Chapter 5

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Chapter 5

Cloud Development and Precipitation

Summary

This chapter examines atmospheric stability and factors that affect the development of clouds.

The treatment continues with a discussion of precipitation processes and the different types of precipitation that can be produced by clouds.

The concept of stable and unstable equilibria is introduced using an instructive analogy. Stability in the atmosphere depends on the change of temperature in a moving parcel relative to its surroundings. In a stable atmosphere, a parcel which is given an upward push will become colder and denser than its surroundings and will resist further upward motion. Clouds which form in a stable atmosphere tend to develop horizontally and have a layered structure.

In an unstable atmosphere, a rising air parcel will become warmer and less dense than its surroundings and will continue to move upward on its own, often forming cumuliform clouds. The rising air motions that are needed to form clouds can be produced in a variety of ways including convection, topographic uplifting, convergence, and lifting at frontal boundaries. A variety of factors can affect atmospheric stability such as warming or cooling at the ground and the influx of warm or cold air at upper levels.

In the second part of the chapter, the student learns that the water droplets or ice crystals found in clouds are themselves too small and not heavy enough to be able to reach

the

ground as precipitation. Larger raindrops can form rapidly in warm clouds when water droplets collide and coalesce. Formation of rain by this process works best in thick clouds with strong updrafts. The formation and growth of ice crystals, which is important for precipitation formation in cold clouds, is discussed An understanding of the processes that produce precipitation has led to attempts to enhance precipitation by cloud seeding. The effectiveness of cloud seeding is examined in a focus section.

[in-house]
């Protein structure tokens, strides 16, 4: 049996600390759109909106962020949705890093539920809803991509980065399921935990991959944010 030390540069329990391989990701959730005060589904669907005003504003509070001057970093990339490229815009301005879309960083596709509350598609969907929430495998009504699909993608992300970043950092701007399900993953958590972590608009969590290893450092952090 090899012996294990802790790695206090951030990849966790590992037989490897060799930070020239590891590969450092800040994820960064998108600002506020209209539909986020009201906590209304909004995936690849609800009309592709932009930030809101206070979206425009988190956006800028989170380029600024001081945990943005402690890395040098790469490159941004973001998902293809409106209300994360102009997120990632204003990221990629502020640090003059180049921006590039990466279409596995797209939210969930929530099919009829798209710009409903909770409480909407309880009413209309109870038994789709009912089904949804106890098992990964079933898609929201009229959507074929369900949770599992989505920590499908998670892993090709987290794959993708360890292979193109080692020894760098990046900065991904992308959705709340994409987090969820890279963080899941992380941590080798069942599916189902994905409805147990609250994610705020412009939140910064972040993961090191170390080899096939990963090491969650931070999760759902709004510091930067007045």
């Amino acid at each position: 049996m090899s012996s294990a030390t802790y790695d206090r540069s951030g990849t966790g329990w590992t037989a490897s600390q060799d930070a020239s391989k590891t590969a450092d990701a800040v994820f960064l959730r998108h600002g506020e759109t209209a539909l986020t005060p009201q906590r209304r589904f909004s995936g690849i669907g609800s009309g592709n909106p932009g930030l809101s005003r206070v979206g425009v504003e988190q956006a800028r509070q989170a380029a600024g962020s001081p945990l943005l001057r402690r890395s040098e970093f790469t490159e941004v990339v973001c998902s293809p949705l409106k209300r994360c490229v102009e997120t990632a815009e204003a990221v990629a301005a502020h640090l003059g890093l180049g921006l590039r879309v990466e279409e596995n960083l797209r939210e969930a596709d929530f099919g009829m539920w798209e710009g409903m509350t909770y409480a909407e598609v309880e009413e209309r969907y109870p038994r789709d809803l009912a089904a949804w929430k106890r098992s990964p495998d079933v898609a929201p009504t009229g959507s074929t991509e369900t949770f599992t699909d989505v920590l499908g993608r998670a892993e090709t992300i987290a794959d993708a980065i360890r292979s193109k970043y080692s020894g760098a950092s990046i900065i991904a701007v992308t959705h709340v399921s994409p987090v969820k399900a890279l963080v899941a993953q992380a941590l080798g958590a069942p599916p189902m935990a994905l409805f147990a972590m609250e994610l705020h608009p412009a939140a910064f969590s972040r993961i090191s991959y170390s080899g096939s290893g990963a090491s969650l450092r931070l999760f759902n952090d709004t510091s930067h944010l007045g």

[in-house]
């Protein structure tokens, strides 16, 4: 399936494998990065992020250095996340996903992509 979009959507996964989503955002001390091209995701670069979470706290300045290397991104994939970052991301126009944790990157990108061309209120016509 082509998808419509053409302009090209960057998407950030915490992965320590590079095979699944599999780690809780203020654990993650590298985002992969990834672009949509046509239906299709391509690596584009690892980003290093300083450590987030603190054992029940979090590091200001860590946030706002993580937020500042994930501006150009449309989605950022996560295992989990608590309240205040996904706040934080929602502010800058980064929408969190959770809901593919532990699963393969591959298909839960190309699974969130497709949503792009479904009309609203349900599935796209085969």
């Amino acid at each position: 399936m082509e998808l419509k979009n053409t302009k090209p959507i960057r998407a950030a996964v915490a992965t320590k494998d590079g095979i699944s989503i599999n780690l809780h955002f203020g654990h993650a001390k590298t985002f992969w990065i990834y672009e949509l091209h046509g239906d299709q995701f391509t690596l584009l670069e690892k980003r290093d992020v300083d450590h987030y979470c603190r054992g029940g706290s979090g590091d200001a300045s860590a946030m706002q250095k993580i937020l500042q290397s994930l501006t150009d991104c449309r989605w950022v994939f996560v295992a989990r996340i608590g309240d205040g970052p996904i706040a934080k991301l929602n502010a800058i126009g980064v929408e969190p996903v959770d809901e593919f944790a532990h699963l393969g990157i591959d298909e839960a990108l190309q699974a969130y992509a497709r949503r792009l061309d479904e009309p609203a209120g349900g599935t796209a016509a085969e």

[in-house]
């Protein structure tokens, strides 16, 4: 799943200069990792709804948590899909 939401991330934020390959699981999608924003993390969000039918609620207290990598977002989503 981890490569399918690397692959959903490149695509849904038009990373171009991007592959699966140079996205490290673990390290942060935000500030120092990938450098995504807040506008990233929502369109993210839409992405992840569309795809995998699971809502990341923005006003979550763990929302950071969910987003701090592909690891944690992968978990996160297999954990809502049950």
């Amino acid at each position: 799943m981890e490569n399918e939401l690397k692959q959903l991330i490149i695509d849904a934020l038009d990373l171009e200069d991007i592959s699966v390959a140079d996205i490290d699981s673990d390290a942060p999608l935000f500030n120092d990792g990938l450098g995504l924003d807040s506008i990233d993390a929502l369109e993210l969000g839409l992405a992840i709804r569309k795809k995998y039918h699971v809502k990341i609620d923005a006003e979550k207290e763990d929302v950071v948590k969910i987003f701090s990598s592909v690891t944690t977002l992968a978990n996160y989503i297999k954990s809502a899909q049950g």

Precipitation can reach the ground in a variety of forms depending on the type of cloud producing it and also on the atmospheric conditions between the cloud base and the ground

Rain and snowfall amounts can be measured using simple instruments or estimated remotely using weather radar.

Teaching Suggestions, Demonstrations and Visual Aids

1. Free convection can be demonstrated by filling a dark colored balloon with hydrogen or helium gas. Tape a small piece of paper to the balloon to add weight. Trim the paper until the balloon is just heavy enough that it will sink very slowly when released. Heat the balloon using an infrared heat lamp or a high-wattage flood light. As the balloon warms, it will expand slightly and begin to rise. The balloon will float out of range of the heat lamp, cool and sink back toward the floor. The demonstration can be repeated several times.

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Or, alternatively, plunge a helium-filled balloon in liquid nitrogen. Remove the balloon and quickly place it on a table top. The balloon will expand as it warms. Eventually, the density of the gas in the balloon will be less than that of the surrounding air and the balloon will float upward off the table.

Convection currents can also be demonstrated by mixing a small amount of aluminum powder in a test tube of water. Shake the test tube to get a good homogeneous distribution of the particles.

Currents will be established when the bottom of the test tube is warmed (ref: E.J. Carlone,

"Convection Demonstration,"

The Phys. Teacher,

p. 464, October, 1983).

2. An interesting class discussion can sometimes be generated by writing two statements, "rising air cools" and "warm air rises," on the board and asking the students whether the statements are contradictory.

3. This chapter might be an appropriate place to introduce Archimedes' Law. Students should be able to understand that the vertical pressure gradient force and the downward pull of gravity are generally very nearly balanced in the atmosphere. A slight change in an air parcel's density